All You Need to Know about HDR on Smartphone Cameras

HDR is the latest upgrade to picture quality of your smartphone, TV, and other streaming devices; here is all you need to know about HDR on smartphone cameras.

In recent times, high dynamic range (HDR) has become trendy, a development occasioned by an explosion of 4K HDR TV sets to select from, in addition to HDR television shows and movies from services like Netflix, Amazon, etc. But we also often come across with a different yet related type of HDR: This is the type you see in your phone’s camera, delivering stunning smartphone photography.

It is a photography process which has been in use for years, especially on mobile phone cameras. Its popularity has now soared due to the HDR+ functionality on Google Pixel XL, which hit the markets in 2016.

Away from the introduction, let’s discuss all you need to know about HDR on smartphone cameras, highlighting the steps to use this feature on your mobile device (whether Android or iOS).

What Is High Dynamic Range (HDR)?

About HDR on Smartphone Camera
How to use HDR on your phone

HDR is a technique for adding more dynamic range (the ratio of light to dark in a photograph) to your photos.

Rather than capturing only 1 photo, HDR makes use of 3 photos, each taken at different exposures. You can now use image-editing apps to put these 3 images together & highlight the best parts of each of them.

Concerning HDR on phones, your mobile device will do all the work for you. When you take a picture, it produces a regular and an HDR photo. Consequently, what you will get is a picture, which looks more like what your eyes see, rather than what the cam sees.

This is why when you enable HDR mode, your phone will take a slightly longer time to capture the photo, as it captures 3 pictures, instead of just 1, and processes them to deliver richer results.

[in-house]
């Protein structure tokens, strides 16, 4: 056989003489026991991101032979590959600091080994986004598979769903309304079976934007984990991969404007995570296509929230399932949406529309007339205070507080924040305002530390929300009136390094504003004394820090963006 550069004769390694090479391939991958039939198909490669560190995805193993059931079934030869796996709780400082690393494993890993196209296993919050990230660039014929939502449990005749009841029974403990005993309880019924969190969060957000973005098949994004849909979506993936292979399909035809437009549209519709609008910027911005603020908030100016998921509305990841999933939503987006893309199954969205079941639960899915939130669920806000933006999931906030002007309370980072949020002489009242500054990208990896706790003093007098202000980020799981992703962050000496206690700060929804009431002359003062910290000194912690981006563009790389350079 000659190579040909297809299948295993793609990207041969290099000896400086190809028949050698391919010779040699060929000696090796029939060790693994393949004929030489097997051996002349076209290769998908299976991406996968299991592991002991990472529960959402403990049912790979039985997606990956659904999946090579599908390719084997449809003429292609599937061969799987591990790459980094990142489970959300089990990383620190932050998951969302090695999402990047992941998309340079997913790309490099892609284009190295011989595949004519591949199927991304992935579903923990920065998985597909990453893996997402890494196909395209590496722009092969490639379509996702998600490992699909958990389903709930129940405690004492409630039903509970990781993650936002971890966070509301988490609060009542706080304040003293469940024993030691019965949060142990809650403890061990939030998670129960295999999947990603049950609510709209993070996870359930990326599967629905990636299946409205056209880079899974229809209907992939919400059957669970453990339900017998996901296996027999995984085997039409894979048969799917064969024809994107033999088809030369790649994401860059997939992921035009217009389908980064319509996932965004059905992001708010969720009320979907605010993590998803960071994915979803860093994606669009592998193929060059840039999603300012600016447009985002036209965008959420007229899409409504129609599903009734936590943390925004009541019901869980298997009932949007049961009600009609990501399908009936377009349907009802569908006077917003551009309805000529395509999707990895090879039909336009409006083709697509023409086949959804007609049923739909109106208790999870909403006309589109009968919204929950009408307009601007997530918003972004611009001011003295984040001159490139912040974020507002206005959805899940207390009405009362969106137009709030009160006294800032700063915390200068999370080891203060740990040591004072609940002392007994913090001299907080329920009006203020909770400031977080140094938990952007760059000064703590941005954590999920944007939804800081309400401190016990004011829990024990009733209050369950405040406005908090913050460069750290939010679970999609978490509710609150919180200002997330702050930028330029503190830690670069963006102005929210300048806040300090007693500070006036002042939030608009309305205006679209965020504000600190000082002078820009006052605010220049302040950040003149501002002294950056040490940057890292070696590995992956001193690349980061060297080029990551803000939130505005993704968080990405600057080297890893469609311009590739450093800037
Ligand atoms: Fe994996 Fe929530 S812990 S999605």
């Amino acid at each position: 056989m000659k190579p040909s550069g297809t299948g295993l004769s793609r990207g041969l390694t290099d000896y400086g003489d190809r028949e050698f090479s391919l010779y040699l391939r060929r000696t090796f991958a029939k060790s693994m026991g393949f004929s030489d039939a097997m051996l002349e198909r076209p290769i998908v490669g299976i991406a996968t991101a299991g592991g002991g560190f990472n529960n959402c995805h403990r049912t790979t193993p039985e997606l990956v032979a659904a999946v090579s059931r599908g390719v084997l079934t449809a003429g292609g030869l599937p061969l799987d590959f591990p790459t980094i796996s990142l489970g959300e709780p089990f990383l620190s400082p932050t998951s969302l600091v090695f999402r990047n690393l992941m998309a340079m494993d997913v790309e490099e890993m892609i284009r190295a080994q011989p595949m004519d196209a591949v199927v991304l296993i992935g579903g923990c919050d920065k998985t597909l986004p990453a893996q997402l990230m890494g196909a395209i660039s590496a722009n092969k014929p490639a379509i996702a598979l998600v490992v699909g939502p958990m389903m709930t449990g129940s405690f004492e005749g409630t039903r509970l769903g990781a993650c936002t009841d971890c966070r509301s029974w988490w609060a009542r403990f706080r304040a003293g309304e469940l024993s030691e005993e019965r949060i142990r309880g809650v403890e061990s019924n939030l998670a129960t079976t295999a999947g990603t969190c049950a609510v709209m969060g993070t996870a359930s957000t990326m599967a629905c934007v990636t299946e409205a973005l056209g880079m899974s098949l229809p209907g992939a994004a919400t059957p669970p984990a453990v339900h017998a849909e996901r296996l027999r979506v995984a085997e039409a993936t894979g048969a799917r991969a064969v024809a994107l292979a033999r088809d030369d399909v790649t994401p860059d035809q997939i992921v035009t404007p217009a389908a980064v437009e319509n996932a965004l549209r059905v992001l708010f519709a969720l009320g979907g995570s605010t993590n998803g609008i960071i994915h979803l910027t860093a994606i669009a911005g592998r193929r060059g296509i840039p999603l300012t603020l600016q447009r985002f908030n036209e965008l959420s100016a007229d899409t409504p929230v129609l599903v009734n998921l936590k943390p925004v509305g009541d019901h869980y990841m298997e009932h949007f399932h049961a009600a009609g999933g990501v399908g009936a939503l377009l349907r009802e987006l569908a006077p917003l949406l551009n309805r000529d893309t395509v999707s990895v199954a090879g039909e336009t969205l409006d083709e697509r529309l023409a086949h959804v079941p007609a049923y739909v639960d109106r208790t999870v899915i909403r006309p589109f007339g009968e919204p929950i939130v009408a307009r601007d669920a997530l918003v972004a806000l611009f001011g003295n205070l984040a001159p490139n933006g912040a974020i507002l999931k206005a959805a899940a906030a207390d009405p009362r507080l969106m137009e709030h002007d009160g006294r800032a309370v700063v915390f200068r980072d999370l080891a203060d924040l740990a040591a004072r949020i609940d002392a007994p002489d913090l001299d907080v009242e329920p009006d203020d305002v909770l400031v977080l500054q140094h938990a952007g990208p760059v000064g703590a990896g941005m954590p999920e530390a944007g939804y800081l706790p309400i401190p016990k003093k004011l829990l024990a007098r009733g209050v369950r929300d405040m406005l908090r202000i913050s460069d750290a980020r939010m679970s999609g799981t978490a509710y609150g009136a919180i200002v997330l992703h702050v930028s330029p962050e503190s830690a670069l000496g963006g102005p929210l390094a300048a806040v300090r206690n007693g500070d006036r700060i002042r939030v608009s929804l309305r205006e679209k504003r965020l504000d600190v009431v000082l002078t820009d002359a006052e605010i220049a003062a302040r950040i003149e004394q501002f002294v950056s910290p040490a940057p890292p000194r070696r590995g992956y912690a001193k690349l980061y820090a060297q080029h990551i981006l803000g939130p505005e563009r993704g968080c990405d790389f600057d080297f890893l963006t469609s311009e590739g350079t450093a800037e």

Understanding HDR 10 Support

Content in HDR has its own specific formats and is not just a filter applied to normal footage. HDR10 is that HDR standard, featured in a lot of smartphones and smart TVs today. There are no licensing fees attached to it since it is an open-source format.

Thus, phone manufacturers can provide support for it without any restrictions.

High dynamic range 10 is compatible with content delivering up to 4000 nits, in addition to 10-bit color & the REC.2020 color gamut. (Nit is a measure of brightness.)

Put in a simpler way, HDR footage can be mastered using enhanced color as well as highlight greater details, which will yield improved picture quality.

Concerning HDR videos, it equally has attached metadata, which enables a phone or TV screen to tailor footage to be appropriate for the capabilities of the specific display in question. For example, no smartphone or consumer TV can precisely display the full color depth in the REC.2020 format that can be used in HDR10.

But, it can get close as much as possible with that info (metadata).

Some mobile phones — the likes of Apple’s iPhone XS Max, iPhone 11, iPhone 11 Pro — come with support for Dolby Vision. This is a higher-spec HDR standard that accommodates even brighter screens displaying 12-bit color.

Also, the standard contains variable metadata, which implies content developers can freely adjust how a movie interacts with a display, one scene after the other.

Taking Photos in HDR on Your Smartphone

High Dynamic Range Mode
All you need to know about using HDR mode on your smartphone